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Spanish reforms “impossible” without funding

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Spain has unveiled plans to further reduce the proportion of academics who can be employed on temporary contracts, but critics have warned that a lack of funding is making reforms “impossible”.

While an overhaul of the country’s universities law was already planned to reduce the proportion of teaching and research staff who can be employed on temporary contracts from 40% to 20%, the staff of the minister of universities Joan Subirats has now told local media that the limit would be lowered to 8 percent.

“I was very surprised by this last change because even 20% were very aggressive,” said Maria del Carmen Pérez Esparrells, a professor at the Autonomous University of Madrid who studies the financing of higher education. Times Higher Education. “Eight percent is crazy – it’s like a revolution in terms of temporary contracts for academic staff.”

Spain‘s reliance on temporary staff dates back to the early 2010s, when Mariano Rajoy’s centre-right government sought to cut staffing costs by not replacing departing professors, said the Professor Perez Esparrells.

Teaching gaps have been filled by ‘associate lecturers’, a post for non-academic experts and which typically involves teaching up to six hours a week, at a cost to a university of around 12,000 € (£10,245) per year.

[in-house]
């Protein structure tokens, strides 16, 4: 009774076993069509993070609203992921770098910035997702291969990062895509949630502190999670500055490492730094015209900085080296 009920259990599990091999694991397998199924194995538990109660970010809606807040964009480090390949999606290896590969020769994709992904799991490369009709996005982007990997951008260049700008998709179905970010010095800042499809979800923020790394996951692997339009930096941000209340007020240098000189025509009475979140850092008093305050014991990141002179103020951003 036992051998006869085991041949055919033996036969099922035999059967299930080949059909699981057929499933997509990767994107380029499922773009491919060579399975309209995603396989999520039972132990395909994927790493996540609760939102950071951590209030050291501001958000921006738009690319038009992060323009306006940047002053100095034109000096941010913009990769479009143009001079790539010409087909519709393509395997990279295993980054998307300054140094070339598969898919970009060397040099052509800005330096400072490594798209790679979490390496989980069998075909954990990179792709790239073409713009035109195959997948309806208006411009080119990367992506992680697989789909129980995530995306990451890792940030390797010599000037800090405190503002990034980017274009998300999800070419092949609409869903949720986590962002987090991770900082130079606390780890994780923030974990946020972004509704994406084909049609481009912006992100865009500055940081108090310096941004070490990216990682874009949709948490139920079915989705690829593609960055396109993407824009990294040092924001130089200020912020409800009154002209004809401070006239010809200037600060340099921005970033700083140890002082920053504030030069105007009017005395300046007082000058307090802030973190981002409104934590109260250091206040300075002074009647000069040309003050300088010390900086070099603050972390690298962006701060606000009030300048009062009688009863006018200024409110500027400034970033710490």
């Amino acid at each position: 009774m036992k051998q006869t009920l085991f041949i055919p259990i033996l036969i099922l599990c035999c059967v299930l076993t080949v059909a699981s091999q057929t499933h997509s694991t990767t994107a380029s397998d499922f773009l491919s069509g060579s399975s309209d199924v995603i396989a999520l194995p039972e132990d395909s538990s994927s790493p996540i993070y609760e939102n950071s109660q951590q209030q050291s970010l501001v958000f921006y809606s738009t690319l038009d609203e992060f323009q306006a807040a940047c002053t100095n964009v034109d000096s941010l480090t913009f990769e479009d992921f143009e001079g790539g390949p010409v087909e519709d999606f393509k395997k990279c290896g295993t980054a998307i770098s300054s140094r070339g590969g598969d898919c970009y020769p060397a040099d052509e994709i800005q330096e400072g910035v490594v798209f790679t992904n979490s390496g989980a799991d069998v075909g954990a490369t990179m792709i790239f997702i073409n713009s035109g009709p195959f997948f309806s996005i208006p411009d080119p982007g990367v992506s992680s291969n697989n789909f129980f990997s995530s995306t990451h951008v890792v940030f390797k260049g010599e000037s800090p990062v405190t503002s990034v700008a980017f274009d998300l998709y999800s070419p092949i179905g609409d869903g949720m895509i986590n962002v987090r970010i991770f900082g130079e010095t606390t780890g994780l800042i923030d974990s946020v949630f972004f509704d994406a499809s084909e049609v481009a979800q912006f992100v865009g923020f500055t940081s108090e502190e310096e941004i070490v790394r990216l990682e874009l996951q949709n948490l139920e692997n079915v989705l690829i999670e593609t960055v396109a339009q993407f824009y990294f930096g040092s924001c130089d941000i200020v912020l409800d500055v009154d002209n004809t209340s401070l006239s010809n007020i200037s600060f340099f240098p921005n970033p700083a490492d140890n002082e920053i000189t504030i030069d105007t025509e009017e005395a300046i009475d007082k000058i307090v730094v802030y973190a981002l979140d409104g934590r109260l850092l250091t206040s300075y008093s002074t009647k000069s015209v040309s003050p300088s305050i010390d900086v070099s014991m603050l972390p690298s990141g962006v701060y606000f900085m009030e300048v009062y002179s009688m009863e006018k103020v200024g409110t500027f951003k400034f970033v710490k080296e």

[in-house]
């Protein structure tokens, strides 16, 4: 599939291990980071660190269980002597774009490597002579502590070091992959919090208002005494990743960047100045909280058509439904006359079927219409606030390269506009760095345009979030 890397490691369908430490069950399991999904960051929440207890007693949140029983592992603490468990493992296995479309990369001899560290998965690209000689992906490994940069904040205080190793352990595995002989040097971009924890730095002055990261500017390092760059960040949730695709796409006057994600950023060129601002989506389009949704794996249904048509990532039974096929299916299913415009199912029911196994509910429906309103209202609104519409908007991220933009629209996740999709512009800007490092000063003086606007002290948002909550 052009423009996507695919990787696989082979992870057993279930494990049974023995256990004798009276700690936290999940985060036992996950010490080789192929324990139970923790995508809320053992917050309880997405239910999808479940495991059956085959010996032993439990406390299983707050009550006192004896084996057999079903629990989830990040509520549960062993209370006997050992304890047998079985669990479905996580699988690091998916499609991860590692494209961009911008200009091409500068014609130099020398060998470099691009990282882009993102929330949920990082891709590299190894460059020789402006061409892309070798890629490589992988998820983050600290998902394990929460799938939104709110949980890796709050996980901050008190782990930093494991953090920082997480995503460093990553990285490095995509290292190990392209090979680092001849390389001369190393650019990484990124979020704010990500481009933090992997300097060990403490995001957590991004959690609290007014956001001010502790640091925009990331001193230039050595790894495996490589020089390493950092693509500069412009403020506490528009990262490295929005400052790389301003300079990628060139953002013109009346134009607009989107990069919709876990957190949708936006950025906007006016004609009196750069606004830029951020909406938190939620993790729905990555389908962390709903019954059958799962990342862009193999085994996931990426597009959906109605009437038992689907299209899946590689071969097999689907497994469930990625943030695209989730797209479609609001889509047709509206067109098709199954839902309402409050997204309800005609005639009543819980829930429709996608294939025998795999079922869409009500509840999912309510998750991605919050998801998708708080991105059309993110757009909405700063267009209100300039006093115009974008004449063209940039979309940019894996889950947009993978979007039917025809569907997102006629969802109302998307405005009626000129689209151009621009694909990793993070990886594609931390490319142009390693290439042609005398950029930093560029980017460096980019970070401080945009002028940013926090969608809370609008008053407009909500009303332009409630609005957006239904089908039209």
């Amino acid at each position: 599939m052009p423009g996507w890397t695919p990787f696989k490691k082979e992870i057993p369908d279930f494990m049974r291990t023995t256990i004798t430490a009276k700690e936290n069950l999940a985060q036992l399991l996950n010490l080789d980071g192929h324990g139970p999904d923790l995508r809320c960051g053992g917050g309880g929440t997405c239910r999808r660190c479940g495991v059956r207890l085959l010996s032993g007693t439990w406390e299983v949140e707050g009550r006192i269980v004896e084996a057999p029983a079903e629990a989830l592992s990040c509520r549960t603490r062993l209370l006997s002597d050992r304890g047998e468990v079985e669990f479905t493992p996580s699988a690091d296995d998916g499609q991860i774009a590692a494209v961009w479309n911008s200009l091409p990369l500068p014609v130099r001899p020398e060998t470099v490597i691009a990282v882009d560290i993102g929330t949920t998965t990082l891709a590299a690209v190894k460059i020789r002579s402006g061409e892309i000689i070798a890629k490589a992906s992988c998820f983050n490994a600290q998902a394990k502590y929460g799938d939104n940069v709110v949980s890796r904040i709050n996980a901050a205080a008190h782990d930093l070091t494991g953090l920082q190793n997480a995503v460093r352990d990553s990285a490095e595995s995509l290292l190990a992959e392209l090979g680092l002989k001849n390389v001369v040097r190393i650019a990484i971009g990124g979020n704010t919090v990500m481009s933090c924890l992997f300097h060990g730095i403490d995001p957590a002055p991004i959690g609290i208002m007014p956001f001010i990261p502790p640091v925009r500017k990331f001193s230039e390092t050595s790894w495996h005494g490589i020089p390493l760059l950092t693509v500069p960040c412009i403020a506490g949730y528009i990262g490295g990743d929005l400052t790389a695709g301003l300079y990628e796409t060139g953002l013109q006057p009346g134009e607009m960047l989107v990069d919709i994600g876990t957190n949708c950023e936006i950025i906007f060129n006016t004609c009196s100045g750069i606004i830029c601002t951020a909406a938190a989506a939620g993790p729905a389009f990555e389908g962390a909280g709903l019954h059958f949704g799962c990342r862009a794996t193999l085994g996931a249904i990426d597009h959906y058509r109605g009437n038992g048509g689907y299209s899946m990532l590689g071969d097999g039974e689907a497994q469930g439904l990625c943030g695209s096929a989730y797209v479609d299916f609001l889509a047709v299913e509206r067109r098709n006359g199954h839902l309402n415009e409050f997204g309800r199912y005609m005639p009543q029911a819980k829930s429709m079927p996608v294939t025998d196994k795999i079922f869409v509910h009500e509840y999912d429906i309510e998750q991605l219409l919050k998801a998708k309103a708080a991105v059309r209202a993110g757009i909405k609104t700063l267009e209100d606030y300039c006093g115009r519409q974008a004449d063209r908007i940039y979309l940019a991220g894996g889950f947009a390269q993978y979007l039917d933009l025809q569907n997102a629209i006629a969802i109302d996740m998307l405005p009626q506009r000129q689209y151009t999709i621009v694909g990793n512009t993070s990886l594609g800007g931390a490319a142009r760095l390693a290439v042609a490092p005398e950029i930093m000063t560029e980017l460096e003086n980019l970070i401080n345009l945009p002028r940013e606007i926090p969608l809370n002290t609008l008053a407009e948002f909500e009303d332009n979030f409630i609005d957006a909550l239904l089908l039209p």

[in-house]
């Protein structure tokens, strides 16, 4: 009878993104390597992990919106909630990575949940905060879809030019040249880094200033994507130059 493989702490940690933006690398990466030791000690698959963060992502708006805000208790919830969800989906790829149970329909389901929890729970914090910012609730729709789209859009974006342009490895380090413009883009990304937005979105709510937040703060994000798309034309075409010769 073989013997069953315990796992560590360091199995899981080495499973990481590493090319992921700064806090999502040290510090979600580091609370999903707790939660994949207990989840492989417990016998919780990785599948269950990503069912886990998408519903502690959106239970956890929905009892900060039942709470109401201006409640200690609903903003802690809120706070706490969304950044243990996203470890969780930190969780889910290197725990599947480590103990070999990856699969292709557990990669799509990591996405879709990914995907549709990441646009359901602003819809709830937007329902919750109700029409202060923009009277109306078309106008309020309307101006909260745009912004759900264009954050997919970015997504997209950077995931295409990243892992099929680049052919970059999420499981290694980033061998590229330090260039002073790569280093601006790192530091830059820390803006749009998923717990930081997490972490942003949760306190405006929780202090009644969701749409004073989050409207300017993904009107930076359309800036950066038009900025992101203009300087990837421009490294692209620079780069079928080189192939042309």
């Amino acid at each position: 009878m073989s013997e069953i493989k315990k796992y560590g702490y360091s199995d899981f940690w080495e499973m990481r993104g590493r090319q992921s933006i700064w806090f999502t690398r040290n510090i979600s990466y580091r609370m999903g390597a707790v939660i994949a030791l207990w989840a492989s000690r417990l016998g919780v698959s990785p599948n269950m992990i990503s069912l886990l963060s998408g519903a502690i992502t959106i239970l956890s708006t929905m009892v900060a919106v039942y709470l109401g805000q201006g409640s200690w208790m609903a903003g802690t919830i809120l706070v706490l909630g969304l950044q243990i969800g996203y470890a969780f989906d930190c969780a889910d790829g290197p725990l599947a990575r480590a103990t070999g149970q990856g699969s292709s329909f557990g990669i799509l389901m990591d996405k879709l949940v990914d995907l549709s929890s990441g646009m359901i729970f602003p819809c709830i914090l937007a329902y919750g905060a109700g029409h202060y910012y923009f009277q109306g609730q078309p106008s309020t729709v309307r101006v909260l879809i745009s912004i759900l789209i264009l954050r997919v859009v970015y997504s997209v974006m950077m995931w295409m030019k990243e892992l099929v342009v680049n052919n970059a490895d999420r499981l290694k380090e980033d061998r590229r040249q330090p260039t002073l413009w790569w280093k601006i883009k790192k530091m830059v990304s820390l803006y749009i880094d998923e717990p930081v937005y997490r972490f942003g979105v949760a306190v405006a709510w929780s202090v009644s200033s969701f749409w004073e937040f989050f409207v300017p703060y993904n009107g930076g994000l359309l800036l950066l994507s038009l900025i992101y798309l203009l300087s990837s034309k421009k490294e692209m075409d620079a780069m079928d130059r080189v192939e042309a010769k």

Professor Pérez Esparrells said promoting the proposed share of associates to permanent positions would increase the national university wage bill by around 5%, a cost borne by universities, which obtain most of their budgets from regional governments. . “It’s impossible at the moment; university governments are trying to reduce electricity costs, gas costs, many current costs,” she said, adding that regional governments “couldn’t fund [reforms] in that amount.

Luis Sanz-Menéndez, a research professor at the Institute for Public Goods and Policies, which is part of Spain’s National Research Council, said moving to permanent contracts without funding would be a “serious problem”.

But outside of unfunded costs, many temporary staff lack the research experience to qualify for higher permanent positions, Professor Pérez Esparrells said. A study found that in 2021, of more than 25,000 lecturer contract holders, only 46% had the required doctorate.

Professor Sanz-Menéndez said universities needed tailored transition plans to recruit the best permanent candidates, as there had been “numerous cases of misuse” of associate lecturer contracts and making bad permanent candidates could cause “long-term damage” and “block the access of new candidates”. Talent”.

Igor Ahedo, director of the department of political science and administration at the University of the Basque Country, said the best way to ease the transition to stable work was to address the dismal state of regional funding.

The bill would also require regions to spend 1% of national gross domestic product on universities, a leap for regions such as the Balearic Islands, which spend just 0.23% of GDP.

“In some autonomous regions, it is ridiculous and conditioned by the interest of certain political formations to devalue public education as a means of giving an advantage to private universities,” Professor Ahedo said.

The bill, due to be tabled this month, is expected to come into force early next year.

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